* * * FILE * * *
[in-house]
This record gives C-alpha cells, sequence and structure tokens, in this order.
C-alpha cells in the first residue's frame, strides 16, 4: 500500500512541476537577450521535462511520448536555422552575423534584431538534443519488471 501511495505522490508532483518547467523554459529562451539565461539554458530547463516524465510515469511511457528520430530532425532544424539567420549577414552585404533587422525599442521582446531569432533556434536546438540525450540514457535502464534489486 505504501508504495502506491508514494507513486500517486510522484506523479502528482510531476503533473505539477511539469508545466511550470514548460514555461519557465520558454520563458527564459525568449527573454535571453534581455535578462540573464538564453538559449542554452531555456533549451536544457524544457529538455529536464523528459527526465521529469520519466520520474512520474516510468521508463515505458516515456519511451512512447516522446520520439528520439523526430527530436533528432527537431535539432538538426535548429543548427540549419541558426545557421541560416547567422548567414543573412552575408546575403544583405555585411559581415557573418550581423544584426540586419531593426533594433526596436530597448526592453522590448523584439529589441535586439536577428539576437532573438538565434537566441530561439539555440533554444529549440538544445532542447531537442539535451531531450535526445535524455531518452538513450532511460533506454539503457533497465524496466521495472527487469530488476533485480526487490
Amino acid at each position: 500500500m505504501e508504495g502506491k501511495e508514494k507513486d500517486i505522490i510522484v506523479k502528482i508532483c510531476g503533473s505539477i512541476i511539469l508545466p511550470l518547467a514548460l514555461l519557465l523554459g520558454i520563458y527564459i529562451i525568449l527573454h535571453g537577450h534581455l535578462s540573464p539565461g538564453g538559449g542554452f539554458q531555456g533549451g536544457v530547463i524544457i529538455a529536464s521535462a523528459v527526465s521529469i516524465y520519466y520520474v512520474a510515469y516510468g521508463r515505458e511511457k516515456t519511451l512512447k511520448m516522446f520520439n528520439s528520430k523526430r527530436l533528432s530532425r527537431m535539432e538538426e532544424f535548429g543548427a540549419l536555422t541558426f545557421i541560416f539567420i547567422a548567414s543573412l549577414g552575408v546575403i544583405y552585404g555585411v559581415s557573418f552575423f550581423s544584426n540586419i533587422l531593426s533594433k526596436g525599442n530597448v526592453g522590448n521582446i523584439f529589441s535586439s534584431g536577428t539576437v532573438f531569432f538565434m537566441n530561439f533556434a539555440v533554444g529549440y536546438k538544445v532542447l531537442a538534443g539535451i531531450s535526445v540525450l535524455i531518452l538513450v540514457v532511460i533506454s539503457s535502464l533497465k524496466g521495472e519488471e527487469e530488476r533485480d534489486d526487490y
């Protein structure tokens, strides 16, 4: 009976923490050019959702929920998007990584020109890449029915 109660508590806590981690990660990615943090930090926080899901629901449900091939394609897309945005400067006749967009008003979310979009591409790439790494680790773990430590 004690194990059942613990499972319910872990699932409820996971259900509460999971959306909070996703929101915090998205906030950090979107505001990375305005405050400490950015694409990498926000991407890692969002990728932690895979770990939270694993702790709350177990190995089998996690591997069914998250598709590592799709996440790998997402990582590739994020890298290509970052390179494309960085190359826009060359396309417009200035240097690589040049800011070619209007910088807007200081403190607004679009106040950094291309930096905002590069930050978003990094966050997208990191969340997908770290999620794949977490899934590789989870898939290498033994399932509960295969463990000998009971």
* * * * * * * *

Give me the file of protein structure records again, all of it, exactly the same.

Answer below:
[in-house]
This record gives C-alpha cells, sequence and structure tokens, in this order.
C-alpha cells in the first residue's frame, strides 16, 4: 500500500512541476537577450521535462511520448536555422552575423534584431538534443519488471 501511495505522490508532483518547467523554459529562451539565461539554458530547463516524465510515469511511457528520430530532425532544424539567420549577414552585404533587422525599442521582446531569432533556434536546438540525450540514457535502464534489486 505504501508504495502506491508514494507513486500517486510522484506523479502528482510531476503533473505539477511539469508545466511550470514548460514555461519557465520558454520563458527564459525568449527573454535571453534581455535578462540573464538564453538559449542554452531555456533549451536544457524544457529538455529536464523528459527526465521529469520519466520520474512520474516510468521508463515505458516515456519511451512512447516522446520520439528520439523526430527530436533528432527537431535539432538538426535548429543548427540549419541558426545557421541560416547567422548567414543573412552575408546575403544583405555585411559581415557573418550581423544584426540586419531593426533594433526596436530597448526592453522590448523584439529589441535586439536577428539576437532573438538565434537566441530561439539555440533554444529549440538544445532542447531537442539535451531531450535526445535524455531518452538513450532511460533506454539503457533497465524496466521495472527487469530488476533485480526487490
Amino acid at each position: 500500500m505504501e508504495g502506491k501511495e508514494k507513486d500517486i505522490i510522484v506523479k502528482i508532483c510531476g503533473s505539477i512541476i511539469l508545466p511550470l518547467a514548460l514555461l519557465l523554459g520558454i520563458y527564459i529562451i525568449l527573454h535571453g537577450h534581455l535578462s540573464p539565461g538564453g538559449g542554452f539554458q531555456g533549451g536544457v530547463i524544457i529538455a529536464s521535462a523528459v527526465s521529469i516524465y520519466y520520474v512520474a510515469y516510468g521508463r515505458e511511457k516515456t519511451l512512447k511520448m516522446f520520439n528520439s528520430k523526430r527530436l533528432s530532425r527537431m535539432e538538426e532544424f535548429g543548427a540549419l536555422t541558426f545557421i541560416f539567420i547567422a548567414s543573412l549577414g552575408v546575403i544583405y552585404g555585411v559581415s557573418f552575423f550581423s544584426n540586419i533587422l531593426s533594433k526596436g525599442n530597448v526592453g522590448n521582446i523584439f529589441s535586439s534584431g536577428t539576437v532573438f531569432f538565434m537566441n530561439f533556434a539555440v533554444g529549440y536546438k538544445v532542447l531537442a538534443g539535451i531531450s535526445v540525450l535524455i531518452l538513450v540514457v532511460i533506454s539503457s535502464l533497465k524496466g521495472e519488471e527487469e530488476r533485480d534489486d526487490y
């Protein structure tokens, strides 16, 4: 009976923490050019959702929920998007990584020109890449029915 109660508590806590981690990660990615943090930090926080899901629901449900091939394609897309945005400067006749967009008003979310979009591409790439790494680790773990430590 004690194990059942613990499972319910872990699932409820996971259900509460999971959306909070996703929101915090998205906030950090979107505001990375305005405050400490950015694409990498926000991407890692969002990728932690895979770990939270694993702790709350177990190995089998996690591997069914998250598709590592799709996440790998997402990582590739994020890298290509970052390179494309960085190359826009060359396309417009200035240097690589040049800011070619209007910088807007200081403190607004679009106040950094291309930096905002590069930050978003990094966050997208990191969340997908770290999620794949977490899934590789989870898939290498033994399932509960295969463990000998009971």